The old proverbial saying ‘shirtsleeves to shirtsleeves’ cautions the wealth gained by one generation will be lost by the third. But when a family has managed to preserve significant wealth over multiple generations, it is worth looking at how they do it. This is the case with two of the oldest and grandest investment trusts – RIT Capital Partners (RCP) and Caledonia (CLDN).
Those who invest in stockmarkets are well-versed in the highs and lows they entail. However, there is always a dilemma over how long to wait for an apparently weak fund manager to come good. Have they lost their edge permanently? Or are they simply going through a bad patch? The travails of a certain high-profile fund manager in recent months illustrate the quandary for investors.
The Aberdeen Standard Asia Focus (AAS) trust has had a facelift in recent months. Previously, the Aberdeen Asian Smaller Companies investment trust, it has tightened up its portfolio, reducing the number of holdings and increasing concentration in higher conviction names. The change, so far, appears to be bearing fruit.
Just in case investors had forgotten what volatility felt like, markets issued a sharp reminder over the past 12 months. It was the type of environment in which good active managers should thrive, as share price performance grew more differentiated – but there were plenty of traps for the unwary.
The US was both the easiest place to make money and the toughest to beat the index, and that was reflected in the annual performance of our 2018 fund award selections.
On first assessment, peer-to-peer Isas – known officially as innovative finance Isas – appear to fill a hole in the Isa market. They are hybrids that operate between the relatively high-risk/high-return sphere of the stockmarket and the lacklustre but safe zone of cash. They offer a handy route to a reliable and diversified income stream. At the same time, investors can enjoy the feeling of disintermediating those nasty banks.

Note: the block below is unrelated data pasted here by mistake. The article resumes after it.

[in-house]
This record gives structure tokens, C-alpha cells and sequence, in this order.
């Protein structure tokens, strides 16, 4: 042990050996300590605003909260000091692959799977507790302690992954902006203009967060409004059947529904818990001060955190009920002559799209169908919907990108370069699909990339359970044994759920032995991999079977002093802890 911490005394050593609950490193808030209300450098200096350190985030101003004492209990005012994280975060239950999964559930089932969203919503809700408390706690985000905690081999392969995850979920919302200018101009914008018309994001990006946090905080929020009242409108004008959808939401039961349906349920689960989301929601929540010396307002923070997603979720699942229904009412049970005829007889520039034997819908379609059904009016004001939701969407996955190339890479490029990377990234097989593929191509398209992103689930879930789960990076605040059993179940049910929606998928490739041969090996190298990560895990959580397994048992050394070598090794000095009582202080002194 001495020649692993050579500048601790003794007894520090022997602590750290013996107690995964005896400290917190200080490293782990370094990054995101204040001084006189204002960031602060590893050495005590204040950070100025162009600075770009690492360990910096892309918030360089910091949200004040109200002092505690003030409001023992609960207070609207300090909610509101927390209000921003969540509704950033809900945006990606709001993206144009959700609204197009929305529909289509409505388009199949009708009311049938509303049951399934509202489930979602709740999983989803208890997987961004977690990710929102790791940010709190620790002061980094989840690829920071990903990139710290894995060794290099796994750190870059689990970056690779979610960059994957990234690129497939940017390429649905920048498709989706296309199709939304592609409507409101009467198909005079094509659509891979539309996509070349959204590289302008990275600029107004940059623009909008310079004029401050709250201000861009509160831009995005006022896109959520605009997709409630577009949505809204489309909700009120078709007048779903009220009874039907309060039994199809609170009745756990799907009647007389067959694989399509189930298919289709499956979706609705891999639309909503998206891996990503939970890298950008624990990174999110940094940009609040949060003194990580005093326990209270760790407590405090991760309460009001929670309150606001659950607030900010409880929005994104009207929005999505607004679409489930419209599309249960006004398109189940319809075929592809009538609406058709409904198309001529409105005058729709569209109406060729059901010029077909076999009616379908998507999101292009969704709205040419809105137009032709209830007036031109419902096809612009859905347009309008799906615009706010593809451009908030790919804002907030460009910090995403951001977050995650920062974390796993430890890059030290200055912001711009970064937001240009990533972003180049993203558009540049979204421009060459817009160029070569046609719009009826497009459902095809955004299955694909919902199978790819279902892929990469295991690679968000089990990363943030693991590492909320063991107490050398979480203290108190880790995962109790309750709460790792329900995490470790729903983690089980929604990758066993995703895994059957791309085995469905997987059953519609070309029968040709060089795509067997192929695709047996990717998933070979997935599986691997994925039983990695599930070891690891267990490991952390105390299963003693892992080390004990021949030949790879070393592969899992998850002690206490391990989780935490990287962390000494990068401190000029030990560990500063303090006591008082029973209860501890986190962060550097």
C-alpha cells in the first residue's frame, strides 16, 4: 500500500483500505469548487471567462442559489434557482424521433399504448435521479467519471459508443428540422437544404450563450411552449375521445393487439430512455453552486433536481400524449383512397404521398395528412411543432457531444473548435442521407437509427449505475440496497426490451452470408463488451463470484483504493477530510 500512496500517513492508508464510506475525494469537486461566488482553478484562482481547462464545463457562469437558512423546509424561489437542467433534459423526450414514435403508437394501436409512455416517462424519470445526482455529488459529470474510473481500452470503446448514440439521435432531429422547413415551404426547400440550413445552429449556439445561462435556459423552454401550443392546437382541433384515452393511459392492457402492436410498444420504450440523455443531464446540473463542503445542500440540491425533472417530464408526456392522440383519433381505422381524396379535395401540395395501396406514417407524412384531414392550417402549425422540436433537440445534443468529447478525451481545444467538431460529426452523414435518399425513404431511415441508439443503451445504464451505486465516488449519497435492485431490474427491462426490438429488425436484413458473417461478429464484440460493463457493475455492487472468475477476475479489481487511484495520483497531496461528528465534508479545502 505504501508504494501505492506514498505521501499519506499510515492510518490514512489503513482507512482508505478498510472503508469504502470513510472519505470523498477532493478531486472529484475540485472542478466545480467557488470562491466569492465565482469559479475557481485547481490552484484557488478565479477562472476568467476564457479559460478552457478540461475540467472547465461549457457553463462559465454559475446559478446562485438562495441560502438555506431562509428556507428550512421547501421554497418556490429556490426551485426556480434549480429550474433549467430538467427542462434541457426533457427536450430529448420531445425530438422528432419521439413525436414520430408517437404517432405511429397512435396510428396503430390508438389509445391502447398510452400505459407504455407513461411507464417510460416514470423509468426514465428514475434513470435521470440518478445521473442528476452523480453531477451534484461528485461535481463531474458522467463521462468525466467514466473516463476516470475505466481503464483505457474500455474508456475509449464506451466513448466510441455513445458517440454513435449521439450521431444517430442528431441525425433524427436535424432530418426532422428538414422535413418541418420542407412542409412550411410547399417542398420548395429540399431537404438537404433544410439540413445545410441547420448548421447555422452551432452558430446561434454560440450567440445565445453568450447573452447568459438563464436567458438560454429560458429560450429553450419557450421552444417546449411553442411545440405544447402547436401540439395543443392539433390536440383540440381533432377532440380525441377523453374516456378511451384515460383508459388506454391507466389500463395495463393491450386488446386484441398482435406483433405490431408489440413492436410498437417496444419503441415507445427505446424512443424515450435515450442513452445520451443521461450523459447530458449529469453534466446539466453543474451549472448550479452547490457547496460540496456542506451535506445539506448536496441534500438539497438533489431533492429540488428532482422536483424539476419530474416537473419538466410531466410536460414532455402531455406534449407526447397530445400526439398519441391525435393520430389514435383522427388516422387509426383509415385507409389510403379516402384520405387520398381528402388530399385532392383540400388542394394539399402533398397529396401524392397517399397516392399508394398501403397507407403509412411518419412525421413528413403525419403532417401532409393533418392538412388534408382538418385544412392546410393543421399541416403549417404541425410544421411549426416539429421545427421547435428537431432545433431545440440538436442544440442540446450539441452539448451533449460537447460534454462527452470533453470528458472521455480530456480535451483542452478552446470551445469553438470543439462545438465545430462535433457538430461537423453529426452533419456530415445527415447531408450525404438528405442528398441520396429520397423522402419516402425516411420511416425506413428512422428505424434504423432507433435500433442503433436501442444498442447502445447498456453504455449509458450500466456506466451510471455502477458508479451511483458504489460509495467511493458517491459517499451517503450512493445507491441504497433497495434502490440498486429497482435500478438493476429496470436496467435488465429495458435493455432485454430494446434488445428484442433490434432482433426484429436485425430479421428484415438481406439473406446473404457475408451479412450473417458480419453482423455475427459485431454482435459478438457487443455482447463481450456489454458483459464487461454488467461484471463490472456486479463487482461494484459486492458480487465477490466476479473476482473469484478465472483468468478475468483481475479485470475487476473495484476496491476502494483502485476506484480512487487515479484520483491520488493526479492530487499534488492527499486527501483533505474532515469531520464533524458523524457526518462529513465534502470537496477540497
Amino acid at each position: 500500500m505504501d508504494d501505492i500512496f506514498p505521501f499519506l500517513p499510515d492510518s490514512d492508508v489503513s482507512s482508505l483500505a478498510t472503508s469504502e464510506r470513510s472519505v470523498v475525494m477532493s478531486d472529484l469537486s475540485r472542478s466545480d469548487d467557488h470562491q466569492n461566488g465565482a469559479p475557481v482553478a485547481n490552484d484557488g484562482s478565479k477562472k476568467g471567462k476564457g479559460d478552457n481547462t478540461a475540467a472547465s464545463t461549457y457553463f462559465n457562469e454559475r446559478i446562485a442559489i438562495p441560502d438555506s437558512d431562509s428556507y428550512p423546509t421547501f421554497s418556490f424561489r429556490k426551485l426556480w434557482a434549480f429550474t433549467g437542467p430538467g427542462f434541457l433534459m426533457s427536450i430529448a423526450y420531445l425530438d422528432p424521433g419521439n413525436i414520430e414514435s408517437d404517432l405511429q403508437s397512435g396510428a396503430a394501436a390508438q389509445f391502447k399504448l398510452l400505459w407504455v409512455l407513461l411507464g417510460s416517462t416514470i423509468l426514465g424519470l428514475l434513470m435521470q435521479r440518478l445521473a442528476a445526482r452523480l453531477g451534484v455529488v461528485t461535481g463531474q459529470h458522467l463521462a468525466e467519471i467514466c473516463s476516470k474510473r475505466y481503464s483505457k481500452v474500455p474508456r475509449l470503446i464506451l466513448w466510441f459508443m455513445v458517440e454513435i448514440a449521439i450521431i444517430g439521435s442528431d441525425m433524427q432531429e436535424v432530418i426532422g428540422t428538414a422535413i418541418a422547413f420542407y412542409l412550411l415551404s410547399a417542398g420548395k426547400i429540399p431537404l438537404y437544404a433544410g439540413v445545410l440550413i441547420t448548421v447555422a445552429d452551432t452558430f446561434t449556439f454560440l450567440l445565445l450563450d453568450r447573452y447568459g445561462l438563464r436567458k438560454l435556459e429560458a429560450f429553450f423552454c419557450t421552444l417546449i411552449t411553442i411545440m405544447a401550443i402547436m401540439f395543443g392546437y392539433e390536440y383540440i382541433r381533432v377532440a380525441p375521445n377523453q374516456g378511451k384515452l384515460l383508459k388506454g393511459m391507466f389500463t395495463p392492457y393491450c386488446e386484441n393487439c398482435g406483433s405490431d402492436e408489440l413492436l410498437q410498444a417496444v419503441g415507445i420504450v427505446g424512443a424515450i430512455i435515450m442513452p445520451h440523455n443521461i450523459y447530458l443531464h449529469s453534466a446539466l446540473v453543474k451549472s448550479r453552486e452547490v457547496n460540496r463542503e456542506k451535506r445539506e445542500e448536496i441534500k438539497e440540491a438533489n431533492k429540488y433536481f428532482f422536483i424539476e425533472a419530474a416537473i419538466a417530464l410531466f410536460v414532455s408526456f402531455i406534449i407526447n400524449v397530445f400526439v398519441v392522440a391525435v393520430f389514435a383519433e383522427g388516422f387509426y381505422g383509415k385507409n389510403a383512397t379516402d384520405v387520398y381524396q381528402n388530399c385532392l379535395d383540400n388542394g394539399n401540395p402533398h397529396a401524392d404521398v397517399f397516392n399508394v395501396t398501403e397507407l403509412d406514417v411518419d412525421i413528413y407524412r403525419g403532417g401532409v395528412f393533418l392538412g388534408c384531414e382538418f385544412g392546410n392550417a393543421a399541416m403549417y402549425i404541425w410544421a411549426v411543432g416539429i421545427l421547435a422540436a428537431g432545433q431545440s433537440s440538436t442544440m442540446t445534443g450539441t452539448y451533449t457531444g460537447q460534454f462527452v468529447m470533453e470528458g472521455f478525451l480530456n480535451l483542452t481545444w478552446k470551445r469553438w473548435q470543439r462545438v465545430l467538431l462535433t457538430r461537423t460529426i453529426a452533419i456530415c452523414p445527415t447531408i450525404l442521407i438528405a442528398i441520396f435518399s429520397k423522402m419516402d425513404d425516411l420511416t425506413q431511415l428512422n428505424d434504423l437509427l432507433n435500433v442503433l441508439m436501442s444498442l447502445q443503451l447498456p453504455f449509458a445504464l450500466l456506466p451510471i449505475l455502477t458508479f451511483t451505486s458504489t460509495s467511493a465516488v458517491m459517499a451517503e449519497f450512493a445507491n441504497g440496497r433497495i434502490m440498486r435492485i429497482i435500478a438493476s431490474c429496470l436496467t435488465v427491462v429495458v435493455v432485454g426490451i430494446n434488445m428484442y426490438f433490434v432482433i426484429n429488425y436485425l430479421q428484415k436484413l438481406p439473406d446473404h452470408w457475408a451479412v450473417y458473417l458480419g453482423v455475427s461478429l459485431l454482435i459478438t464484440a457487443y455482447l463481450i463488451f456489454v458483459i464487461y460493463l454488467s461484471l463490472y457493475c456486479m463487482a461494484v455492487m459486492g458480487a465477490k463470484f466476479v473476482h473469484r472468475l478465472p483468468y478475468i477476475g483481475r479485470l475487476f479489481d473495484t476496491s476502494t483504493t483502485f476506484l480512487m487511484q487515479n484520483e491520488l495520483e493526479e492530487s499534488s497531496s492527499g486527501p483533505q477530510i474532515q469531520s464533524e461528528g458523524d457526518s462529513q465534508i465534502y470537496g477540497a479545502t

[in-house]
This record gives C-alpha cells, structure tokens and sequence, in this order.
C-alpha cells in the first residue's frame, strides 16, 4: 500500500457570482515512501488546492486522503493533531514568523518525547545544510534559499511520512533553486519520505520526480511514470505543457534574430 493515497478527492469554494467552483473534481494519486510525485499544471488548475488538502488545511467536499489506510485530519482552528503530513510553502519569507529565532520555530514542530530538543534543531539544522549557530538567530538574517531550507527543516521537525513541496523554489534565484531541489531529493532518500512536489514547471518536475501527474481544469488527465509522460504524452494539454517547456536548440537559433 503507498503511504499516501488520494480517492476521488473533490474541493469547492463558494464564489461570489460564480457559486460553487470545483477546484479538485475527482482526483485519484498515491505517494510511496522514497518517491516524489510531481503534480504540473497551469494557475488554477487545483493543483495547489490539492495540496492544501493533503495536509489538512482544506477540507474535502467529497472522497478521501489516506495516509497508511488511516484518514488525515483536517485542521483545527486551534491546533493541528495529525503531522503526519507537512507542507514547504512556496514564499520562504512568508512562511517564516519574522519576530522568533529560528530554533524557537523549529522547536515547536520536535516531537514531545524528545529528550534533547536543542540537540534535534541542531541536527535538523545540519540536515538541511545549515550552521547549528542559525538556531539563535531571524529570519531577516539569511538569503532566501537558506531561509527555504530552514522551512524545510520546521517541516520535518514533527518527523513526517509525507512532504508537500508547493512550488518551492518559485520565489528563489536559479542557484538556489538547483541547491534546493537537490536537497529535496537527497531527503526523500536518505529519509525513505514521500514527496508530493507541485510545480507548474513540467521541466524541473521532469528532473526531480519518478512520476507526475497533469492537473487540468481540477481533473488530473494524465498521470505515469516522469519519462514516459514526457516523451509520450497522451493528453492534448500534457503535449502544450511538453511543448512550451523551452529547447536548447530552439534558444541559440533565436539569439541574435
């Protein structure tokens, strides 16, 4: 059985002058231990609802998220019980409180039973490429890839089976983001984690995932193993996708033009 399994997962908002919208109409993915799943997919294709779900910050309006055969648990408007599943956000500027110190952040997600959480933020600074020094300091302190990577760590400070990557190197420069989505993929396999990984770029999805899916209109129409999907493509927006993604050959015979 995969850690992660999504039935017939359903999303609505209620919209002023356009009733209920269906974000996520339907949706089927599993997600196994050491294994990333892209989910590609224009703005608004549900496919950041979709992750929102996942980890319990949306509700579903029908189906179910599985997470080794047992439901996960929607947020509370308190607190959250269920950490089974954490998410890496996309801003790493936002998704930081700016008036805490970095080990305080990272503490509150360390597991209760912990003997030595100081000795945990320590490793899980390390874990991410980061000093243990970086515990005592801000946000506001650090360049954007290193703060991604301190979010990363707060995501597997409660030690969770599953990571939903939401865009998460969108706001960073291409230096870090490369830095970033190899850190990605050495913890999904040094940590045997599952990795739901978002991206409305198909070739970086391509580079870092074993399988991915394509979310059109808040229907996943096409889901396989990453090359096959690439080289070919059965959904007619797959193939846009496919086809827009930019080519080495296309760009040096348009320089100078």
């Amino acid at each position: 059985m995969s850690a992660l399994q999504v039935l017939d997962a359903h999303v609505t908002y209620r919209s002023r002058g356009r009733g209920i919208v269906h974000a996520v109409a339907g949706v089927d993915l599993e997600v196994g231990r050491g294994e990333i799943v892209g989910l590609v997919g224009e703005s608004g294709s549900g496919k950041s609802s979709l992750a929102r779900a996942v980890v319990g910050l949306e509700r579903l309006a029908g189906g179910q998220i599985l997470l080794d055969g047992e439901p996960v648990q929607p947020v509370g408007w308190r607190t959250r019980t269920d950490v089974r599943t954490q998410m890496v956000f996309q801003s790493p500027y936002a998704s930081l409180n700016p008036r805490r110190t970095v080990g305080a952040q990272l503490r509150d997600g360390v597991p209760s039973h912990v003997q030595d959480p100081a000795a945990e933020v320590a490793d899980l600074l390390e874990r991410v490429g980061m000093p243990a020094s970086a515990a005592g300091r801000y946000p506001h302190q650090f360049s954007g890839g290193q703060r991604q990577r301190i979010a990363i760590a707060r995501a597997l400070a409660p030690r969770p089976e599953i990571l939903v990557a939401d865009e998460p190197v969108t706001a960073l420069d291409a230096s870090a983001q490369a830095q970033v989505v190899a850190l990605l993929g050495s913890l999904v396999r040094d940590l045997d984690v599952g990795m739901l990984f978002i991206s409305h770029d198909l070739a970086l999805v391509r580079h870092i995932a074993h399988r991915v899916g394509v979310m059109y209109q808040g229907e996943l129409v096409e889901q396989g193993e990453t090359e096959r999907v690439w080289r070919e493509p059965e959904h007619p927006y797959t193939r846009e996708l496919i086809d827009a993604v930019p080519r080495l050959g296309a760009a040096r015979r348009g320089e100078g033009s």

Medium-sized companies used to be the favoured stomping ground for active managers. Small and nimble enough to grow, but large enough to withstand the ebb and flow of the economic tide, they were seen as the sweet spot for investors. Respectable academic studies backed up this view and for many years, mid-cap-focused UK equity funds headed the pack in performance terms.
Wobbly markets may have given those contemplating retirement pause for thought. In recent years, managing a retirement portfolio has been like falling off a log: as long as the portfolio is invested in financial markets rather than cash, it’s been going up. However, recent volatility suggests this ‘in it to win it’ approach may not be as effective in future.
These are seat-of-the-pants times for investors. When the global economic and political environment is so fragile that it imperils the profitability of global titans such as Apple and Samsung, it is a time for everyone to take note. The start of 2019 may have brought more realistic stock valuations, but everything from the US/ China trade war to Brexit to the rise of global populism casts a long shadow over financial markets.
In its 2017 Patient Capital Review, the government made its position clear – tax incentives would only be on offer where capital was genuinely at risk. This has seen the venture capital trust (VCT) sector undergo a number of key changes in recent years, designed to steer it towards smaller, higher-risk companies.
Investors in the stockmarket used to recognise that they had to take the rough with the smooth: stockmarkets could be a rocky ride. But investments usually worked out well if they were held for long enough. There has, however, been so much ‘smooth’ in recent years that many investors have forgotten about the ‘rough’ bit. The past year has been an abrupt reminder that stockmarkets are not without risk.